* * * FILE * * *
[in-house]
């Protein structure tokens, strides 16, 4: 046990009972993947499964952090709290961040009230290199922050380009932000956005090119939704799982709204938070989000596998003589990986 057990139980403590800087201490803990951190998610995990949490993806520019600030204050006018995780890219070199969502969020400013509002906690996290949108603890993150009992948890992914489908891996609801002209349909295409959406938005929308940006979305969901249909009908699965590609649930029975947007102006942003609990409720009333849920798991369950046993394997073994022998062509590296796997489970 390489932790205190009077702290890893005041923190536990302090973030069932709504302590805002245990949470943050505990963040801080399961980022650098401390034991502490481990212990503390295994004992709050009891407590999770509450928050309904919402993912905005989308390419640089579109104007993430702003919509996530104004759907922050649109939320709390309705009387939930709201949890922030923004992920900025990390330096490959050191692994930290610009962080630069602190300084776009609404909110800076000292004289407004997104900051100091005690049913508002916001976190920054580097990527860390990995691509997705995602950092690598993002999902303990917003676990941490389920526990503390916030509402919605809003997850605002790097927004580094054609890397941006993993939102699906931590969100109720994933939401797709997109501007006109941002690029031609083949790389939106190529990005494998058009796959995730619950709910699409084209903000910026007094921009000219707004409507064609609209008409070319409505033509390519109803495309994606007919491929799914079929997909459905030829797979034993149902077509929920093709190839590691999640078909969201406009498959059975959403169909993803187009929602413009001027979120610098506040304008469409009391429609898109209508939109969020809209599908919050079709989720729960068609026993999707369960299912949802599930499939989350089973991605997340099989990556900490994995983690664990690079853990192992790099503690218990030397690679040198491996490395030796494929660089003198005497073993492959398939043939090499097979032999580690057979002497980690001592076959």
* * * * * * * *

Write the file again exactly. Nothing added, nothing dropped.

[in-house]
């Protein structure tokens, strides 16, 4: 046990009972993947499964952090709290961040009230290199922050380009932000956005090119939704799982709204938070989000596998003589990986 057990139980403590800087201490803990951190998610995990949490993806520019600030204050006018995780890219070199969502969020400013509002906690996290949108603890993150009992948890992914489908891996609801002209349909295409959406938005929308940006979305969901249909009908699965590609649930029975947007102006942003609990409720009333849920798991369950046993394997073994022998062509590296796997489970 390489932790205190009077702290890893005041923190536990302090973030069932709504302590805002245990949470943050505990963040801080399961980022650098401390034991502490481990212990503390295994004992709050009891407590999770509450928050309904919402993912905005989308390419640089579109104007993430702003919509996530104004759907922050649109939320709390309705009387939930709201949890922030923004992920900025990390330096490959050191692994930290610009962080630069602190300084776009609404909110800076000292004289407004997104900051100091005690049913508002916001976190920054580097990527860390990995691509997705995602950092690598993002999902303990917003676990941490389920526990503390916030509402919605809003997850605002790097927004580094054609890397941006993993939102699906931590969100109720994933939401797709997109501007006109941002690029031609083949790389939106190529990005494998058009796959995730619950709910699409084209903000910026007094921009000219707004409507064609609209008409070319409505033509390519109803495309994606007919491929799914079929997909459905030829797979034993149902077509929920093709190839590691999640078909969201406009498959059975959403169909993803187009929602413009001027979120610098506040304008469409009391429609898109209508939109969020809209599908919050079709989720729960068609026993999707369960299912949802599930499939989350089973991605997340099989990556900490994995983690664990690079853990192992790099503690218990030397690679040198491996490395030796494929660089003198005497073993492959398939043939090499097979032999580690057979002497980690001592076959």